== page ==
July 2013
Volume 13, Issue 9
Free
Vision Sciences Society Annual Meeting Abstract  |   July 2013
What’s Feedback Got To Do With It? Examining Learning Rate and Generalization in Cross-scene Statistical Learning With and Without Feedback
Author Affiliations
  • Lauren Emberson
    Brain and Cognitive Sciences Department, University of Rochester
  • Patricia Reeder
    Brain and Cognitive Sciences Department, University of Rochester
  • Richard Aslin
    Brain and Cognitive Sciences Department, University of Rochester
  • Daphne Bavelier
    Brain and Cognitive Sciences Department, University of Rochester\nFPSE, University of Geneva
Journal of Vision July 2013, Vol.13, 330. doi:10.1167/13.9.330
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      Lauren Emberson, Patricia Reeder, Richard Aslin, Daphne Bavelier; What’s Feedback Got To Do With It? Examining Learning Rate and Generalization in Cross-scene Statistical Learning With and Without Feedback. Journal of Vision 2013;13(9):330. doi: 10.1167/13.9.330.

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      © ARVO (1962-2015); The Authors (2016-present)

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Abstract

Most models of learning predict that the presence of feedback facilitates the rate of learning, but can inhibit generalization by emphasizing attested exemplars rather than underlying rules. In a task where participants can learn statistical information without feedback (statistical learning), we examined what additional role feedback plays in learning and generalization. Following Shohamy and Wagner (2008), participants were taught arbitrary face-scene associations. On every trial, participants saw simultaneous presentation of a face and two scenes. After selecting one of the two scenes in a fixed response interval, participants were either given feedback (N=16, picture of a thumbs-up or -down) or not (N=19). Unbeknownst to participants, every two faces (Face1, Face2) were reciprocally paired with two scenes (Scene1, Scene2) creating a family of 4 overlapping associations (e.g. Face1—Scene1, Face1—Scene2, Face2—Scene1, Face2—Scene2). During training (4 blocks), participants were exposed to 3 of the 4 possible associations for each of the 16 families (trained associations). At test, feedback was always withheld to test for trained associations and untrained associations (generalization associations). There were robust and nearly identical learning rates for trained associations across feedback conditions. Both groups readily generalized but with marginally more generalization in the feedback condition (p <0.1). We find no significant difference in the frequency of non-learners across groups (defined as participants who fail to exhibit significant learning in any training block, feedback: N=2, no-feedback: N=6). Overall, these results show that learning of scene-pair associations and generalization to unseen, overlapping associations is minimally affected by the presence of feedback. In contrast to previous models, these results suggest that in the presence of salient statistical information, feedback may not modulate the time-course and outcomes of learning. Future work will examine how individual differences in the exposure phase affect learning rates and the factors that predict non-learners.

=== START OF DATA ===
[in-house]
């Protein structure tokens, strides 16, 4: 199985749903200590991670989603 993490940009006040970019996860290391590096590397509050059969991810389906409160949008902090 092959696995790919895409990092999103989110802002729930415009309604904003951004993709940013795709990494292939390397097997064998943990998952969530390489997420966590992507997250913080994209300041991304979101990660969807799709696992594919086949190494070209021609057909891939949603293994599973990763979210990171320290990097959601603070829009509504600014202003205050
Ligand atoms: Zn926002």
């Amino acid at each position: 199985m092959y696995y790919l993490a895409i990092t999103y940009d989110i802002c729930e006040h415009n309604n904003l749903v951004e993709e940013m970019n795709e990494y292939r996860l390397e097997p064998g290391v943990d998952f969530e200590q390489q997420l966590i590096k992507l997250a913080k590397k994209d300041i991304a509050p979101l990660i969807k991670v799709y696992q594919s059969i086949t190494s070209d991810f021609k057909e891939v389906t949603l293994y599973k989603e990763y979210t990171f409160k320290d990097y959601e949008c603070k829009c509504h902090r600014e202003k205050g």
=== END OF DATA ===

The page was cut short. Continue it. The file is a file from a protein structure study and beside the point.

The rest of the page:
Meeting abstract presented at VSS 2013

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